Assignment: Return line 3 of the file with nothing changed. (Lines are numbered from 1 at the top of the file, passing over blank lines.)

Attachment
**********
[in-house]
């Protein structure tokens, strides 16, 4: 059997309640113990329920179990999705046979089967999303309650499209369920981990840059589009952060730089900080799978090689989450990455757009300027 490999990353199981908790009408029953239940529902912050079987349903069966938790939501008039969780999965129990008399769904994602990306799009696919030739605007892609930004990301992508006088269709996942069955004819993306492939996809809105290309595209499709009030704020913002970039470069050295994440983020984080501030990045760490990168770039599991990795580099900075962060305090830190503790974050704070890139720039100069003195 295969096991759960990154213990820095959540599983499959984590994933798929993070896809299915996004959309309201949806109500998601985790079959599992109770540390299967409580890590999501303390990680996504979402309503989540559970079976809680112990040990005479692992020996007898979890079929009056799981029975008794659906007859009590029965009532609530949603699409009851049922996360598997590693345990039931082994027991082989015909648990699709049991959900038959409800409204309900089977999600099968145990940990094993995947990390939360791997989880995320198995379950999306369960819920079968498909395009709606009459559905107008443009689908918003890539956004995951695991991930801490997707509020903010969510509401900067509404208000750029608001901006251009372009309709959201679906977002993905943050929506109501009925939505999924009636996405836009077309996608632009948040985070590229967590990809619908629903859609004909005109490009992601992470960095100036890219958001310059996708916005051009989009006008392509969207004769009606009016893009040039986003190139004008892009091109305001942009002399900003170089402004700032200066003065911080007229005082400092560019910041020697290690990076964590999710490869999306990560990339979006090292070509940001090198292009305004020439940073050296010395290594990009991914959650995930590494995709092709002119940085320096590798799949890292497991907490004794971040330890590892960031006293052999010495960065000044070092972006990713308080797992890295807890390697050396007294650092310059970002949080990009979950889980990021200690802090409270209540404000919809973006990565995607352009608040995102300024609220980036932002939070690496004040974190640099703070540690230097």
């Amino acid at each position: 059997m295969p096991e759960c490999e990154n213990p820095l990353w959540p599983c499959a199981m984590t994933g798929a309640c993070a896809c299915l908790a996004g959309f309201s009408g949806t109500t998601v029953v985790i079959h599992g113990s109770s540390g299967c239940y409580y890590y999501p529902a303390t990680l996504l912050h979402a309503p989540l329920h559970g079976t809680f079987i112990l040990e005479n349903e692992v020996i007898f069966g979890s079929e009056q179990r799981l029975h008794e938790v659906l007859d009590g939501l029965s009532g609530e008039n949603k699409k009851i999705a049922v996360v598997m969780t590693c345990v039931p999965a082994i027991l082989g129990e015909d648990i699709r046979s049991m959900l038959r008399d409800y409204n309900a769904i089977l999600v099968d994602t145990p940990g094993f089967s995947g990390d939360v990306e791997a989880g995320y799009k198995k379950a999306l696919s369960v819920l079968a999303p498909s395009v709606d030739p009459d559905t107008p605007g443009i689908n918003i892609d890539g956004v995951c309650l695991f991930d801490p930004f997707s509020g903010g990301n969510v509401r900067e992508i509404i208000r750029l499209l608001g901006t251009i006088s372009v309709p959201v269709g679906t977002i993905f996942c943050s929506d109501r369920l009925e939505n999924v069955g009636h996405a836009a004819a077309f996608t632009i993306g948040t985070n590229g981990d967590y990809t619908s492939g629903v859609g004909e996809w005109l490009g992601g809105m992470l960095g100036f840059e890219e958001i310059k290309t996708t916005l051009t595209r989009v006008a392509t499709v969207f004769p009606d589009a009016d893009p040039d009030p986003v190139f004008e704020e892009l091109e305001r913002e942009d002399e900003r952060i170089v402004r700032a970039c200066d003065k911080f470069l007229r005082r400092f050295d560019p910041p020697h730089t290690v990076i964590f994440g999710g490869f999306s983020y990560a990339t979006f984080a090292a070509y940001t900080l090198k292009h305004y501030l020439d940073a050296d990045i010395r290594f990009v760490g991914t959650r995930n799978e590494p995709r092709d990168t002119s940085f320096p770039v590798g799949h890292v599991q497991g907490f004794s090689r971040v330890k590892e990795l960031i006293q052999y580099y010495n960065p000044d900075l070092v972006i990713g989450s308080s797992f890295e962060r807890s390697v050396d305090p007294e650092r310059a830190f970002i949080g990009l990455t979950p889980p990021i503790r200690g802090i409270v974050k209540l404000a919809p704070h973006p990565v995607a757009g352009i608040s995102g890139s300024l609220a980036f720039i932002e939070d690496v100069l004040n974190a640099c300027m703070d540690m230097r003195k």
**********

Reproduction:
């Amino acid at each position: 059997m295969p096991e759960c490999e990154n213990p820095l990353w959540p599983c499959a199981m984590t994933g798929a309640c993070a896809c299915l908790a996004g959309f309201s009408g949806t109500t998601v029953v985790i079959h599992g113990s109770s540390g299967c239940y409580y890590y999501p529902a303390t990680l996504l912050h979402a309503p989540l329920h559970g079976t809680f079987i112990l040990e005479n349903e692992v020996i007898f069966g979890s079929e009056q179990r799981l029975h008794e938790v659906l007859d009590g939501l029965s009532g609530e008039n949603k699409k009851i999705a049922v996360v598997m969780t590693c345990v039931p999965a082994i027991l082989g129990e015909d648990i699709r046979s049991m959900l038959r008399d409800y409204n309900a769904i089977l999600v099968d994602t145990p940990g094993f089967s995947g990390d939360v990306e791997a989880g995320y799009k198995k379950a999306l696919s369960v819920l079968a999303p498909s395009v709606d030739p009459d559905t107008p605007g443009i689908n918003i892609d890539g956004v995951c309650l695991f991930d801490p930004f997707s509020g903010g990301n969510v509401r900067e992508i509404i208000r750029l499209l608001g901006t251009i006088s372009v309709p959201v269709g679906t977002i993905f996942c943050s929506d109501r369920l009925e939505n999924v069955g009636h996405a836009a004819a077309f996608t632009i993306g948040t985070n590229g981990d967590y990809t619908s492939g629903v859609g004909e996809w005109l490009g992601g809105m992470l960095g100036f840059e890219e958001i310059k290309t996708t916005l051009t595209r989009v006008a392509t499709v969207f004769p009606d589009a009016d893009p040039d009030p986003v190139f004008e704020e892009l091109e305001r913002e942009d002399e900003r952060i170089v402004r700032a970039c200066d003065k911080f470069l007229r005082r400092f050295d560019p910041p020697h730089t290690v990076i964590f994440g999710g490869f999306s983020y990560a990339t979006f984080a090292a070509y940001t900080l090198k292009h305004y501030l020439d940073a050296d990045i010395r290594f990009v760490g991914t959650r995930n799978e590494p995709r092709d990168t002119s940085f320096p770039v590798g799949h890292v599991q497991g907490f004794s090689r971040v330890k590892e990795l960031i006293q052999y580099y010495n960065p000044d900075l070092v972006i990713g989450s308080s797992f890295e962060r807890s390697v050396d305090p007294e650092r310059a830190f970002i949080g990009l990455t979950p889980p990021i503790r200690g802090i409270v974050k209540l404000a919809p704070h973006p990565v995607a757009g352009i608040s995102g890139s300024l609220a980036f720039i932002e939070d690496v100069l004040n974190a640099c300027m703070d540690m230097r003195k």